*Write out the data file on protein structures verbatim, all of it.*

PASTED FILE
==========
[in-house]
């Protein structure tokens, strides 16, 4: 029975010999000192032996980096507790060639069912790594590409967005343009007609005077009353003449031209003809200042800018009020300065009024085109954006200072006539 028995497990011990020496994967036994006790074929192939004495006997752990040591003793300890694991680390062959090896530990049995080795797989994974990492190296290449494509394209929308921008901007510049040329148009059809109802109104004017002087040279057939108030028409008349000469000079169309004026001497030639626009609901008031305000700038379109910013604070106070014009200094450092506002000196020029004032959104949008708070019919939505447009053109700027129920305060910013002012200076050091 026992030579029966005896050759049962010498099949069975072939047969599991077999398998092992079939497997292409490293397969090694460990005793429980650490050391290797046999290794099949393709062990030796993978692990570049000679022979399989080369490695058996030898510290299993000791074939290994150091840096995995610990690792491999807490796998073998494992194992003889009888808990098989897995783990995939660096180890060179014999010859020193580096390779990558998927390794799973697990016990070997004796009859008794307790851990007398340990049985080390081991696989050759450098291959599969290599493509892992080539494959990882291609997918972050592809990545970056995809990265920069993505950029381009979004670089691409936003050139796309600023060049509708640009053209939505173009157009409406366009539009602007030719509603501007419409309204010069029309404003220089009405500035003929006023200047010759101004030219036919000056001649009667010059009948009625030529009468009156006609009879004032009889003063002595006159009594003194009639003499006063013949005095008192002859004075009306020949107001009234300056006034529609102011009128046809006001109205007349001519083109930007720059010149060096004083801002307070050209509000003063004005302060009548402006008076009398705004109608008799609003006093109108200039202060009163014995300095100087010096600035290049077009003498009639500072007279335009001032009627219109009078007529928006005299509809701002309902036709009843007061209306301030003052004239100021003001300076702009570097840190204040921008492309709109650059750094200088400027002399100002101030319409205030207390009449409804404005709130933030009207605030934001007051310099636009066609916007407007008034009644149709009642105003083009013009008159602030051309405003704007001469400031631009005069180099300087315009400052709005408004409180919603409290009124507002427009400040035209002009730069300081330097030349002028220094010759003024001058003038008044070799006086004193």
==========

[in-house]
């Protein structure tokens, strides 16, 4: 029975010999000192032996980096507790060639069912790594590409967005343009007609005077009353003449031209003809200042800018009020300065009024085109954006200072006539 028995497990011990020496994967036994006790074929192939004495006997752990040591003793300890694991680390062959090896530990049995080795797989994974990492190296290449494509394209929308921008901007510049040329148009059809109802109104004017002087040279057939108030028409008349000469000079169309004026001497030639626009609901008031305000700038379109910013604070106070014009200094450092506002000196020029004032959104949008708070019919939505447009053109700027129920305060910013002012200076050091 026992030579029966005896050759049962010498099949069975072939047969599991077999398998092992079939497997292409490293397969090694460990005793429980650490050391290797046999290794099949393709062990030796993978692990570049000679022979399989080369490695058996030898510290299993000791074939290994150091840096995995610990690792491999807490796998073998494992194992003889009888808990098989897995783990995939660096180890060179014999010859020193580096390779990558998927390794799973697990016990070997004796009859008794307790851990007398340990049985080390081991696989050759450098291959599969290599493509892992080539494959990882291609997918972050592809990545970056995809990265920069993505950029381009979004670089691409936003050139796309600023060049509708640009053209939505173009157009409406366009539009602007030719509603501007419409309204010069029309404003220089009405500035003929006023200047010759101004030219036919000056001649009667010059009948009625030529009468009156006609009879004032009889003063002595006159009594003194009639003499006063013949005095008192002859004075009306020949107001009234300056006034529609102011009128046809006001109205007349001519083109930007720059010149060096004083801002307070050209509000003063004005302060009548402006008076009398705004109608008799609003006093109108200039202060009163014995300095100087010096600035290049077009003498009639500072007279335009001032009627219109009078007529928006005299509809701002309902036709009843007061209306301030003052004239100021003001300076702009570097840190204040921008492309709109650059750094200088400027002399100002101030319409205030207390009449409804404005709130933030009207605030934001007051310099636009066609916007407007008034009644149709009642105003083009013009008159602030051309405003704007001469400031631009005069180099300087315009400052709005408004409180919603409290009124507002427009400040035209002009730069300081330097030349002028220094010759003024001058003038008044070799006086004193």